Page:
Written by Jaclyn Gallucci, email@example.com Friday, 11 October 2013 00:00
Residents across Nassau County are being hit with sharp school tax rate increases once again. Hicksville homeowners will see less of an increase than last year, but the 6.2 percent increase is still significantly high when coupled with last year's 7.582 percent increase.
The latest school tax bills, reflecting the the tax rates, will be mailed to Hicksville residents this week. In the past two years, school tax rates have increased almost 14 percent.
According to Hicksville High School superintendent Maureen K. Bright, the school tax rate for Hicksville homeowners is $623.51. 2.938 percent of that is due to the tax levy increase, while the other 3.285 is controlled by the County, due to reduced assesment and increased adjusted base proportion (ABP).
Across Nassau County, homeowners are seeing an increase in their tax rates. One reason for this increase is because of lower property valuations, especially by commercial properties, which generate property tax revenue that would otherwise come from homeowners, coops, condos and public utilities. Many owners have challenged their assessments through the Assessment Review Commission (ARC), an independent agency which reviews the valuation set by Nassau County. If it finds a property excessively overvalued, the ARC reduces the assessment, which lowers the taxes—and sometimes includes huge rebates—for that individual property owner.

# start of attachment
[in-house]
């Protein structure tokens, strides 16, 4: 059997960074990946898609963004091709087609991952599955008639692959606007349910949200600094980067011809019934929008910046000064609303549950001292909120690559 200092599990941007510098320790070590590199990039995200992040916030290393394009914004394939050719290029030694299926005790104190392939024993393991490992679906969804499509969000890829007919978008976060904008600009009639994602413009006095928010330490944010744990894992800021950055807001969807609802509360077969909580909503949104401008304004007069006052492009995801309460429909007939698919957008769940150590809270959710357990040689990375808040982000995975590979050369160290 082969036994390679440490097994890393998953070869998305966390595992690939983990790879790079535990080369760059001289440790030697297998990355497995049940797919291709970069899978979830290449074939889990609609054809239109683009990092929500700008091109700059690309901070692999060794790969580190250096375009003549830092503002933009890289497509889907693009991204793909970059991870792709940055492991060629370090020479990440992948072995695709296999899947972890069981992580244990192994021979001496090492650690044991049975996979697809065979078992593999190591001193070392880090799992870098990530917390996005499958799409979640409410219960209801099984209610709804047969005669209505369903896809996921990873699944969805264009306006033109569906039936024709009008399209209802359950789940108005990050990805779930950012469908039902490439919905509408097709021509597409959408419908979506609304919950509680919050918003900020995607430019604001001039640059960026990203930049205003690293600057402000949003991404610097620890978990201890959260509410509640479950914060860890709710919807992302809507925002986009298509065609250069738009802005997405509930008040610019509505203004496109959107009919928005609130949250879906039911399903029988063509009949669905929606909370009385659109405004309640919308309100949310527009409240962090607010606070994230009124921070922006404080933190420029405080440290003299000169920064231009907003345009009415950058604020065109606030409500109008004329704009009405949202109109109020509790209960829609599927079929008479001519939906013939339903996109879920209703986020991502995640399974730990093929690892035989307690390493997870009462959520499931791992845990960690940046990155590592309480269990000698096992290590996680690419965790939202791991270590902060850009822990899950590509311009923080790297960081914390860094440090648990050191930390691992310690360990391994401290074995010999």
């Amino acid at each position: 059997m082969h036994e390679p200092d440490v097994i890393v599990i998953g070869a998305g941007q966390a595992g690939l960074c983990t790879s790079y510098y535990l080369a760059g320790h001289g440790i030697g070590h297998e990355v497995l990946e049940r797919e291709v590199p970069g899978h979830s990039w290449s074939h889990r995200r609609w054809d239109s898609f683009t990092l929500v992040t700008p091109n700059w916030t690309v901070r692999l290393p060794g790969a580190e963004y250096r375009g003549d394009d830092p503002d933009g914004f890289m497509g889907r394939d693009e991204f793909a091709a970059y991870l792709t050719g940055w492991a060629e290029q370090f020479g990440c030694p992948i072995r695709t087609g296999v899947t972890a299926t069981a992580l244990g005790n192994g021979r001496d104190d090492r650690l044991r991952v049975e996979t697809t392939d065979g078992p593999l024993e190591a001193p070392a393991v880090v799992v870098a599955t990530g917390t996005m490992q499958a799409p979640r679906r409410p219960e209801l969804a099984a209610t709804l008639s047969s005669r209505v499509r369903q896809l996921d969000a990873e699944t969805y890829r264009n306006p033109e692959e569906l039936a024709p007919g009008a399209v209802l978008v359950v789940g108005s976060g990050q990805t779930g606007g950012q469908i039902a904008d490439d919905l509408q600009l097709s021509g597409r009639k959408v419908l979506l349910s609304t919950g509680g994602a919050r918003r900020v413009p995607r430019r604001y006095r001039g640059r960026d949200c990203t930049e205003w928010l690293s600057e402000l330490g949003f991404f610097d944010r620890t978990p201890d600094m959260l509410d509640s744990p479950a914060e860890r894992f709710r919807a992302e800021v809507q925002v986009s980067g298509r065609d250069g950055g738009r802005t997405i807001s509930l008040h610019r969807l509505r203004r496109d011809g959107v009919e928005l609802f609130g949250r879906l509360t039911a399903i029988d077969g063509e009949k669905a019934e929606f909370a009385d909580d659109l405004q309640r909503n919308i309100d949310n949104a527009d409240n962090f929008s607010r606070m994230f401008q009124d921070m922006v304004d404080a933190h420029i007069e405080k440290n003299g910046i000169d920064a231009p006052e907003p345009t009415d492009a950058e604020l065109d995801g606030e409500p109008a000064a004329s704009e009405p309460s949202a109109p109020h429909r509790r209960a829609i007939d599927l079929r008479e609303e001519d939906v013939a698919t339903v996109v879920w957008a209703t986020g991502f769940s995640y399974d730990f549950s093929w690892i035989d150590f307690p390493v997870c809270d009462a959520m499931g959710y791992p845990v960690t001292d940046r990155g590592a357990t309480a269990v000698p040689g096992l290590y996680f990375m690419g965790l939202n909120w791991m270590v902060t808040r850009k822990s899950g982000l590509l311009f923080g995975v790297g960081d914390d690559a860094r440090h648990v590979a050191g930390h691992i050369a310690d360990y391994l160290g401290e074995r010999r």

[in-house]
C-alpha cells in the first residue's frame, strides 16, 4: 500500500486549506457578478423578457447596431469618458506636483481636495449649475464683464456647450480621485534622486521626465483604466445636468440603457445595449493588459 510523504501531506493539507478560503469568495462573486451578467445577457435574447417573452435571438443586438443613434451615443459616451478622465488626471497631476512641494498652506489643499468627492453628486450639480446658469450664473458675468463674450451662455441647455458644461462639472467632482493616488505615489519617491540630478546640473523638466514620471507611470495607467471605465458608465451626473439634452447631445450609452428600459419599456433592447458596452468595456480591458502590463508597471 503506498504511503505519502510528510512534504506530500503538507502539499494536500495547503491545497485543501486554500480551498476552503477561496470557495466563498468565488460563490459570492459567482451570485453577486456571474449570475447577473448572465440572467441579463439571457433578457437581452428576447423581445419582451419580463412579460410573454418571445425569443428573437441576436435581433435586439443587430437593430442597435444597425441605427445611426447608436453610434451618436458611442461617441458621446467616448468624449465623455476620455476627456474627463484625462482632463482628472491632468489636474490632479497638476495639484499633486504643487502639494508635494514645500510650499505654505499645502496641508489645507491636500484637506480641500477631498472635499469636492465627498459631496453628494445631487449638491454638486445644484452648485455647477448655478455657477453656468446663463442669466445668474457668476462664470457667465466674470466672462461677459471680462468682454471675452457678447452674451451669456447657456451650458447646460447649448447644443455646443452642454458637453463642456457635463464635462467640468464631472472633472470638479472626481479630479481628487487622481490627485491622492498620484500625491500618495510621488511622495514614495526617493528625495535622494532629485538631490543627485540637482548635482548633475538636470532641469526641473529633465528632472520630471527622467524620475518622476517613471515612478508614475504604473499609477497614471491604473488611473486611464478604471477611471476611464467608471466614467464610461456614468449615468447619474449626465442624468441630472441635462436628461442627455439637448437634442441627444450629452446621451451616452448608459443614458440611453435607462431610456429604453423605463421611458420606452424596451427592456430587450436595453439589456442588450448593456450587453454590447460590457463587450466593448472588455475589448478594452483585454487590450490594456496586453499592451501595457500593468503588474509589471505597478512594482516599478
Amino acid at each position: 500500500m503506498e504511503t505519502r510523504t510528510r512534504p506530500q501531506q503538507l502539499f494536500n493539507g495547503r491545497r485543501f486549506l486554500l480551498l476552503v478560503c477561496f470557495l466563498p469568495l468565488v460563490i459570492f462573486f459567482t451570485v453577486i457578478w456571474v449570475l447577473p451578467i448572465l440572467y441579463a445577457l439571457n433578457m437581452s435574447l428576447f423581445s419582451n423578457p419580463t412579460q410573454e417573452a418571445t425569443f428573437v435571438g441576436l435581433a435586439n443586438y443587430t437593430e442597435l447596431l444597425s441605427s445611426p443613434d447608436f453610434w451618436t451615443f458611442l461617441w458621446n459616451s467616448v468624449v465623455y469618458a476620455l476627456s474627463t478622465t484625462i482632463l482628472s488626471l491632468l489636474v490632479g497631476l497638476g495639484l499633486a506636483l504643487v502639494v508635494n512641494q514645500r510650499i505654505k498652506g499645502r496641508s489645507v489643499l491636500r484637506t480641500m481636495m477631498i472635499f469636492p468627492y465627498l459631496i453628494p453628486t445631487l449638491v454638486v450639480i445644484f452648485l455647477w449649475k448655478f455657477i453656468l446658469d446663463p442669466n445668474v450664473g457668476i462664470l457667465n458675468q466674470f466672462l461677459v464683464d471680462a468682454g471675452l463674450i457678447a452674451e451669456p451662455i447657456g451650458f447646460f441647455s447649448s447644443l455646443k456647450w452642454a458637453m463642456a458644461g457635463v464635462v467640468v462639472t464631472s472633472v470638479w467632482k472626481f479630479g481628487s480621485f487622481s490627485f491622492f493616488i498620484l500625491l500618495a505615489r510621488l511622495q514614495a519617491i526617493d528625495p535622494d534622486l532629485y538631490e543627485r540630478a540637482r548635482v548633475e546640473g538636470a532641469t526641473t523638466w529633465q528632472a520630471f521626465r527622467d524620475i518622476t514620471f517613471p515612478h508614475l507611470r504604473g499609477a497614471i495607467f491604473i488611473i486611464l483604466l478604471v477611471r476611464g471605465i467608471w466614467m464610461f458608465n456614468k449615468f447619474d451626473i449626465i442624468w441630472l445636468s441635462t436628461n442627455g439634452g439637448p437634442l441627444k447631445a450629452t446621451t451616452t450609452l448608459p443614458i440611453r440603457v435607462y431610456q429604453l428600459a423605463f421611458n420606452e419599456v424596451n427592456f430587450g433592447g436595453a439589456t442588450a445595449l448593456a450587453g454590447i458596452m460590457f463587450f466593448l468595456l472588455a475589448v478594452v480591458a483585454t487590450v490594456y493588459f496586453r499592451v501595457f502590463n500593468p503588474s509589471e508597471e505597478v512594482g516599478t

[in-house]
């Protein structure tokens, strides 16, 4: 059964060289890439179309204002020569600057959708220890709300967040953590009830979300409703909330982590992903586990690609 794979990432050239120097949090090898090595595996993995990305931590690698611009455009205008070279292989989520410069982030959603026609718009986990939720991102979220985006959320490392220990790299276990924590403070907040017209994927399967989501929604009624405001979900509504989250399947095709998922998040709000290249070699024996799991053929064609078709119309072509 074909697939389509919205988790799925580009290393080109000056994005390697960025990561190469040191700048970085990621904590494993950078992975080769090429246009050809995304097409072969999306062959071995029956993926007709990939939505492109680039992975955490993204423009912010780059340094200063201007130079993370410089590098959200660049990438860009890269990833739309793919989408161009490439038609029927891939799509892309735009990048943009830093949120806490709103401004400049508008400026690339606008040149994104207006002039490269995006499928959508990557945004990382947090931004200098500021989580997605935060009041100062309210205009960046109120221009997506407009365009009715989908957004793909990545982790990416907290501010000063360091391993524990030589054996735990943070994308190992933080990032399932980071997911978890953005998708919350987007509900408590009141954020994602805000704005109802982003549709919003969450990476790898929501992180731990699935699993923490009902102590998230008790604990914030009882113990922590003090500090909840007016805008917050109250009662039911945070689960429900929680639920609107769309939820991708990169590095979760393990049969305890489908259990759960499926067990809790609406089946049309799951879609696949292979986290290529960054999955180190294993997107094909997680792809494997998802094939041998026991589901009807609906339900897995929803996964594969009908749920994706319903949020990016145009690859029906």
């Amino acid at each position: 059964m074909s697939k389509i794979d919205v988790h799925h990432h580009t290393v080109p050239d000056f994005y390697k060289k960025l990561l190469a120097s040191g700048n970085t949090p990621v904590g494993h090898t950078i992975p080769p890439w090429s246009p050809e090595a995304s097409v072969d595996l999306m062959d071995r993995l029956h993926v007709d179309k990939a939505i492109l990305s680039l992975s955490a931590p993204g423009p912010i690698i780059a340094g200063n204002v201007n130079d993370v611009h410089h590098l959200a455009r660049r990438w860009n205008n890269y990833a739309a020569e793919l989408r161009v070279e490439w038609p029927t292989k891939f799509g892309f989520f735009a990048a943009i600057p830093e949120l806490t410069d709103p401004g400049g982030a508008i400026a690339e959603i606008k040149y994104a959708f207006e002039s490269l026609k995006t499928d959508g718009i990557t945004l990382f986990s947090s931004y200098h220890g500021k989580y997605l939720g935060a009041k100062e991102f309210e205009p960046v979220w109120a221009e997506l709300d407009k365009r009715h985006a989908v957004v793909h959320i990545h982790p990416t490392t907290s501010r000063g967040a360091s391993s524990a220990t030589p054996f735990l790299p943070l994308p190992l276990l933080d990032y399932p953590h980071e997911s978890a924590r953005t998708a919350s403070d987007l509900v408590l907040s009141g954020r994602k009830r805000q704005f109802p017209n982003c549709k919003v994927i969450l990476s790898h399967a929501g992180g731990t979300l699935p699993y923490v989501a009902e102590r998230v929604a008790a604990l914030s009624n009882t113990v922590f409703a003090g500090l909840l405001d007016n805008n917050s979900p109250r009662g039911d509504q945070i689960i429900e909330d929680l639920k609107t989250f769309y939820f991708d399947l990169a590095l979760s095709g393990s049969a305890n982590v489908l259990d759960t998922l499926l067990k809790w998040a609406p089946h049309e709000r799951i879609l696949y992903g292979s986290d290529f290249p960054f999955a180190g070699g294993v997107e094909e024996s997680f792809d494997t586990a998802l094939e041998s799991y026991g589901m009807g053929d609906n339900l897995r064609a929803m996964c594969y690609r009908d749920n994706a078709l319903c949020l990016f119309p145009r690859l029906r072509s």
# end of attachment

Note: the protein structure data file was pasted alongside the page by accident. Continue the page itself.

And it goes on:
But the school budget calls for a specific amount of tax revenue; if the value of taxable land falls then the tax rate must rise to bring in the same amount. Thus, those lower property values are forcing another year of dramatic rise in school tax rates. This number has been on the decline for several years. In 2004, the share of school taxes paid by commercial property owners was 41 percent, in 2013, it was 35.82. In effect, the homeowners’ share of the school tax increased from 54.35 percent in 2004 to 57.6 percent in 2013.
Nassau County uses a tax class system, segregating different types of properties. Classes 1 and 2 include properties that are primarily residential. Class 3 consists of utility company equipment and special franchises. Class 4 contains all other property, including commercial, industrial and institutional buildings, and vacant land. Each class contributes a different percentage of the overall tax bill, called the “adjusted base proportion” or “ABP.” Those rates were changed last year, too, by the county, raising the portion of taxes paid by residential homeowners.
Owners in every class are eligible to challenge their assessments. But the impact on revenue of revaluing a home—worth about $400,000 on average countywide—is negligible next to the impact of revaluing a commercial property—worth well into the millions in Nassau county. (And remember, when one taxpayer wins a reduction, the rest must make up the difference.)
When the Department of Assessment issued homeowners their 2012-2013 tax roll disclosure notice last year, Nassau properties had been given the lowest possible assessed values, according to the department.
“The lowest possible value was chosen because of our commitment to keep the assessments at a reasonable level that is fair and equitable to all property owners,” said Gregory Hild, chairman of the Department of Assessment’s transition team at the time.
However, these lower property taxes have caused school tax rates to rise, making up for, and in some cases far surpassing, the money saved on property taxes.
School taxes rise when the district seeks more money than the previous year, but typically budget increases are relatively small. The bigger impact, according to school administrators, comes from changes in assessed value—both of people’s homes and of commercial properties.